AUSTRALIA: Universities face staffing crisisLH Martin Institute for Higher Education's international conference in Melbourne says Australian higher education is in danger of losing the best and brightest young academics to the private sector or to other nations.
The 36-page report says that over the next five years, almost one in four senior academics will retire and a further 23% will follow in the subsequent five-year period - amounting to a loss of some 5,000 academic leaders across Australia. It says the current number of young academics is unlikely to be sufficient to replace this loss.
This is not the first study to highlight the greying of Australian academe and the serious problems this presents. Universities and governments have been warned many times in recent years of the looming crisis but this latest report is based on the largest and most extensive survey of academic staff yet conducted and provides an up-to-the-minute picture of the current situation.
It also compares the characteristics of Australian academics and their work with those of their counterparts in 24 other countries. Staff from 20 universities participated in a Changing Academic Profession survey and this provided the data for the report. It reveals the unhappy attitudes of many academics to their work while identifying key problem areas.
The report's six authors are from the institute, the Education Policy Institute and the Australian Council for Educational Research.
"From a review of the evidence, we argue that now is the time for both policy action at the national and institutional level to address these problems, and for further research that can inform workforce planning and development in the years to come," they write.
The study reveals that Australian scholars are less satisfied with their work than their international colleagues and are more likely to change jobs. Australian academics have one of the lowest levels of satisfaction with university management and support, are slightly below the international average in terms of the extent of fixed-term contracts, and work among the longest hours.
The report says the looming shortage of academic staff has been compounded by a 107% increase in student numbers between 1989 and 2007, compared with a 28% rise in staff numbers in the same period.
It says the federal government's ambitious target to have 40% of Australia's 25 to 34-year-olds holding bachelor degrees is likely to further stress the "already compromised" staff-student ratios.
Among the key findings:
* The clear, present and growing demand for academic staff is being propelled by system growth, looming retirements, and increased international mobility.
* The hitherto largely 'casual' response to this demand lacks coherence, strength and vision.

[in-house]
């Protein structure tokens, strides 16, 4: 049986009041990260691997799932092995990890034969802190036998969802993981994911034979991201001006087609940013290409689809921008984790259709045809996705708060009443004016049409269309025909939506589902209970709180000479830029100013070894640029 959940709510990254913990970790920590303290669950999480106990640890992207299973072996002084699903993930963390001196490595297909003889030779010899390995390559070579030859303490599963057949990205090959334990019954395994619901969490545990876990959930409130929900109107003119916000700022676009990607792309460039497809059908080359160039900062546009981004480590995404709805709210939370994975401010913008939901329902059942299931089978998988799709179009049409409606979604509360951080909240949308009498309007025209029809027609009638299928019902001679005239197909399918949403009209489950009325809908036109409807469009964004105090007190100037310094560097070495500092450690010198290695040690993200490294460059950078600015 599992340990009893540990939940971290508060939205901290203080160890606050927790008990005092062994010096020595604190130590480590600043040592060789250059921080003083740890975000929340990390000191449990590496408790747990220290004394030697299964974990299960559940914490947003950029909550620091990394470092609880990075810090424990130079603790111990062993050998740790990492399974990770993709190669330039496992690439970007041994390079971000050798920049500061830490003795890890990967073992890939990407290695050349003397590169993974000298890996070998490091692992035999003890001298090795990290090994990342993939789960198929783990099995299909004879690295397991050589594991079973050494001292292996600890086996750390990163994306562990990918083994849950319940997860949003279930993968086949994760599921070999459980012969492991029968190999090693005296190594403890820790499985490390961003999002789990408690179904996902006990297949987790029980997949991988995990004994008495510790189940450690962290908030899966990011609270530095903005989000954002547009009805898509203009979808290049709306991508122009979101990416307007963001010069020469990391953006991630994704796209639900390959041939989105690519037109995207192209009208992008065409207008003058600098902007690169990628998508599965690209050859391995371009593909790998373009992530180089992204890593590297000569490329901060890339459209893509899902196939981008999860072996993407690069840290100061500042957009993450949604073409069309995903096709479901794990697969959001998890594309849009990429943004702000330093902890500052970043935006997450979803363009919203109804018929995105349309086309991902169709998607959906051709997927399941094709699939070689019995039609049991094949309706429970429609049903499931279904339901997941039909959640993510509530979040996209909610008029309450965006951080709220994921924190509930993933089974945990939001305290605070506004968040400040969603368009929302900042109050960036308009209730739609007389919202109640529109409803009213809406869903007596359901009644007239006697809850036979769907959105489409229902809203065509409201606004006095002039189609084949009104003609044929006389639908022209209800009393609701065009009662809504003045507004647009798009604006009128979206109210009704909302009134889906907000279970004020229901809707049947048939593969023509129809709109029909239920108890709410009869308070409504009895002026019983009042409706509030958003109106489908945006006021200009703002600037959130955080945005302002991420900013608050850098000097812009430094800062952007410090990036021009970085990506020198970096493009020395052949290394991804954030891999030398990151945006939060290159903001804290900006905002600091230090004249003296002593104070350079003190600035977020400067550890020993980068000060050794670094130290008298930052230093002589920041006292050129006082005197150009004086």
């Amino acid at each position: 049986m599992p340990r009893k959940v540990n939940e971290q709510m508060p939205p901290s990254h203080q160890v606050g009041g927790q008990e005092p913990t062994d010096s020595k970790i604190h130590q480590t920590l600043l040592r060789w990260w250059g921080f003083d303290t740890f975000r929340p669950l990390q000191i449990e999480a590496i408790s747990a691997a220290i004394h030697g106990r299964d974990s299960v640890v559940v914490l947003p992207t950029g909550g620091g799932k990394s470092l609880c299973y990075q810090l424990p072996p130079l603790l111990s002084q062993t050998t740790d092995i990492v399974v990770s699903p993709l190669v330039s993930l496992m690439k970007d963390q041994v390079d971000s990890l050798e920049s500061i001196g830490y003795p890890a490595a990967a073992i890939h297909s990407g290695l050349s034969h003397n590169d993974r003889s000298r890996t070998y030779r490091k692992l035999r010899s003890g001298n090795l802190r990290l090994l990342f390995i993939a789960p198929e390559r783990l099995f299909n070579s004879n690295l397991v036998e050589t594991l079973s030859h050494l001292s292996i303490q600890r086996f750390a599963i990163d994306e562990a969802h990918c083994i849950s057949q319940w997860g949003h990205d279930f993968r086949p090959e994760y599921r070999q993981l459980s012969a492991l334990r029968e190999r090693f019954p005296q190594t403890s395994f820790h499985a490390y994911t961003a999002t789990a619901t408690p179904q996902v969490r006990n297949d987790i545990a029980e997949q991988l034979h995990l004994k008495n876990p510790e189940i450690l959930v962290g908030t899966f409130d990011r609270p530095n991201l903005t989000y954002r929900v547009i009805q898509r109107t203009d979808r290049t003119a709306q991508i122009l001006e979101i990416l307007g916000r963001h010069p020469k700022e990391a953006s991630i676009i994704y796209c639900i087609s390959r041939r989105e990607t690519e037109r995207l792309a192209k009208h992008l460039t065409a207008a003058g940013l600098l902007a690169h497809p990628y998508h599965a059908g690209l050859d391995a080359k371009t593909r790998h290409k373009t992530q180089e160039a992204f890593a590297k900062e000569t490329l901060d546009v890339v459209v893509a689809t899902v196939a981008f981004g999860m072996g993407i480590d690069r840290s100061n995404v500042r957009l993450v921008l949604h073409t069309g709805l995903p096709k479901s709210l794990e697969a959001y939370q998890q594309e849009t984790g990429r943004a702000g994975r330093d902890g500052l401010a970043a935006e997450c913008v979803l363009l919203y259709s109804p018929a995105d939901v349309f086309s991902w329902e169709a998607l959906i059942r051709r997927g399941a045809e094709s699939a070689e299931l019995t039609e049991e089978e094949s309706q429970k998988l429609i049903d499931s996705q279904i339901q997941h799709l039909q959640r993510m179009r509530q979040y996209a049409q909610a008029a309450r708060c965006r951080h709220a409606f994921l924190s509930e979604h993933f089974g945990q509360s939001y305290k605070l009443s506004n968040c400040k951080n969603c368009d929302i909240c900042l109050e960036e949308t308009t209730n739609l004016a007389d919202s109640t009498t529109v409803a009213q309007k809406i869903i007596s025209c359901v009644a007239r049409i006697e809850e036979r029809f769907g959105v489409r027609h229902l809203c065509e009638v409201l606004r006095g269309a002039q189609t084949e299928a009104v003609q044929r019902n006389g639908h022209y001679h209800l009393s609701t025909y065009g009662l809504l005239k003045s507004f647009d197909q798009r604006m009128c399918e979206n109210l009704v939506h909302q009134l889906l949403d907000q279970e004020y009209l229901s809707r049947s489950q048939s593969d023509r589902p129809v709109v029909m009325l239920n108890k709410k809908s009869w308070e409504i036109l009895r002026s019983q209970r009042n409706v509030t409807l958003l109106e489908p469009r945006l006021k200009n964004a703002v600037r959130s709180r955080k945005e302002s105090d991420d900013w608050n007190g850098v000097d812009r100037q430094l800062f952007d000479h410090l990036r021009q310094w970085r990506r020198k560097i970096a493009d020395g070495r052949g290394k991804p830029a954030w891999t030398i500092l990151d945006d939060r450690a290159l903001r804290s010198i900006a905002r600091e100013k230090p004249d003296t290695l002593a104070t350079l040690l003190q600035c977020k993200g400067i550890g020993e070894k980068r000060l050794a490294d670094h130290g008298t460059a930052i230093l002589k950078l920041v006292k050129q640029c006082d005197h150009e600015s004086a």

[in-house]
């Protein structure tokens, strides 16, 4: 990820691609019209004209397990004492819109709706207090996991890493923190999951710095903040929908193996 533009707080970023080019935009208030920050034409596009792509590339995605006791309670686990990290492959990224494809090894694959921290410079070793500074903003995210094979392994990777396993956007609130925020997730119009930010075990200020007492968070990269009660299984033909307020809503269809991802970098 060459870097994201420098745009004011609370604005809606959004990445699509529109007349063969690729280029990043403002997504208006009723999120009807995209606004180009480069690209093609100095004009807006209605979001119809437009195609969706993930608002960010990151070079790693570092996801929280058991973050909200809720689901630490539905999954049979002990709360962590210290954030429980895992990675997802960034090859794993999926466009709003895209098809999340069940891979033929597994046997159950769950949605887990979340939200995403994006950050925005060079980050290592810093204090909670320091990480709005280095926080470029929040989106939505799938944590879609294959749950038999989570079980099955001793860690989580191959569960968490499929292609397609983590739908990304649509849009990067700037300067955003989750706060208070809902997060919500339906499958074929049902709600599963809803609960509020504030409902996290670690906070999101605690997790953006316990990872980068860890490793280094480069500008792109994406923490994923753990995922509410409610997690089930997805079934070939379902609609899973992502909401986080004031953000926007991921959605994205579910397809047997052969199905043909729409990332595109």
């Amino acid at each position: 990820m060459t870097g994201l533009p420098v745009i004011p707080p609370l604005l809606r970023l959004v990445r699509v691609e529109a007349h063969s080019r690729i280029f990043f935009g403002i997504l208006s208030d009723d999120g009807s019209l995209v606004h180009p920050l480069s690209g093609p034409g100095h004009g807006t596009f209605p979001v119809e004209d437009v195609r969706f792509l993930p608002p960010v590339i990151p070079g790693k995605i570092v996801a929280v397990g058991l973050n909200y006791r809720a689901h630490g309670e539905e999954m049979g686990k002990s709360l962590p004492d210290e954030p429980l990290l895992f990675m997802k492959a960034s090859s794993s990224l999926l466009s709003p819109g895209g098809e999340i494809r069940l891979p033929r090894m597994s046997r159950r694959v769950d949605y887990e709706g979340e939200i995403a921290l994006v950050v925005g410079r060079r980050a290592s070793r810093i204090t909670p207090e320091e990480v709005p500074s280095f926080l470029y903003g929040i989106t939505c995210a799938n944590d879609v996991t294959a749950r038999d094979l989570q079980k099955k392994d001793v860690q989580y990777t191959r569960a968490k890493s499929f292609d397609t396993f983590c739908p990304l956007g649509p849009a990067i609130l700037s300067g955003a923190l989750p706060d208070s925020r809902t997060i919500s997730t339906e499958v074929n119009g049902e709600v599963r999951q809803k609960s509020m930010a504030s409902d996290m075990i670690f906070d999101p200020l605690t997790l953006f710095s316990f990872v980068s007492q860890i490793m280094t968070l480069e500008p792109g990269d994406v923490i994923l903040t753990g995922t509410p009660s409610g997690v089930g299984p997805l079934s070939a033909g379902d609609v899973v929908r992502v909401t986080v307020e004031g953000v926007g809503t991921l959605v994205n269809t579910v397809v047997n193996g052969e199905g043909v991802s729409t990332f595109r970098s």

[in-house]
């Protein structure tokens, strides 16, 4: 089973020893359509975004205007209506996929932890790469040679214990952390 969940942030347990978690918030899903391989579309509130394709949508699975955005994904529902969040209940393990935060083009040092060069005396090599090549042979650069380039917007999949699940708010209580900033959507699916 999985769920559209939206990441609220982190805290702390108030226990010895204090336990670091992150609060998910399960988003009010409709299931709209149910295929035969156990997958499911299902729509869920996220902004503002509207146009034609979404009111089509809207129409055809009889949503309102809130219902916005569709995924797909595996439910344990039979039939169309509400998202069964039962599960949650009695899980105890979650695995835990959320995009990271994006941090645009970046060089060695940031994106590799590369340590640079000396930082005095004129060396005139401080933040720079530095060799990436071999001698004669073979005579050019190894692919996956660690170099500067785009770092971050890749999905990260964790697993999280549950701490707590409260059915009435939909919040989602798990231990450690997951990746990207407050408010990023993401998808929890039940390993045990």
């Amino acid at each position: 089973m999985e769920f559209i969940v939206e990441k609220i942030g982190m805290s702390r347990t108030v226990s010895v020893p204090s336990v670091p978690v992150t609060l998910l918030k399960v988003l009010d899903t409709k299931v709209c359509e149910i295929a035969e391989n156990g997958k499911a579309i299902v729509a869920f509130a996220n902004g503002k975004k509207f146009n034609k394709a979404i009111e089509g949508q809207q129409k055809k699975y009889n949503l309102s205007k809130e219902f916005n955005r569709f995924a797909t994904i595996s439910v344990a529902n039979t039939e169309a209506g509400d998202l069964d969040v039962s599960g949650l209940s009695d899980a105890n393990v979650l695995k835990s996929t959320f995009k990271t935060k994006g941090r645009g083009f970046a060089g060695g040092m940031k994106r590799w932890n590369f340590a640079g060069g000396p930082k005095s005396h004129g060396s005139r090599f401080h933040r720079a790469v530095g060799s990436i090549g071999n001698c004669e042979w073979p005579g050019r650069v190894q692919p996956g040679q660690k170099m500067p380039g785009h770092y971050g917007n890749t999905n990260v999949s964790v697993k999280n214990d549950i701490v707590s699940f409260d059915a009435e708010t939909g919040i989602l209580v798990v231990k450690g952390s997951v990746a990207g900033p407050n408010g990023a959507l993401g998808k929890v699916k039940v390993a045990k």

* The settings are not right for engaging and replenishing Australia's academic workforce.
* Australian academics are less satisfied with their work than international colleagues and possibly other professionals in Australia.
* They report one of the highest propensities for job change - either out of the profession or out of the country and "affirm a disjunction between their preference for and participation in research".
"Read as a whole, the various empirical analyses consistently point in a similar direction: change is needed," the report says, adding there is a need for more policy development, planning and research on Australia's academic workforce.
It says this should include expanding staff numbers, streamlining accountability requirements, engaging the new generation of academics, increasing understanding of the casual workforce, stimulating mission diversity and building institutional leadership capabilities.
Commenting on the report, Professor Lynn Meek, Director of the Institute and one of the authors, said: "Unfortunately, our study's findings do not bode well for the future prospects of the academic profession in Australia. To survive, the sector needs to attract our nation's best and brightest young people and, to do this, major change needs to take place.
"We need more research into the nature of the Australian academic profession, a more concerted effort from university management to balance efficiencies with a culture where academics can thrive, and a more flexible approach to the terms and conditions under which academics are employed.
Meek said that academic remuneration was also an important issue. Although Australian academics' salaries were roughly the same as their overseas colleagues, they were considerably lower than their private sector equivalents. To recruit talented young academics, universities had to be just as attractive as the private sector.
Results of the study were discussed at the Attractiveness of the Academic Profession: The management challenge conference held in Melbourne on Thursday and Friday. Vice-chancellors debated the study's findings and possible responses during the conference.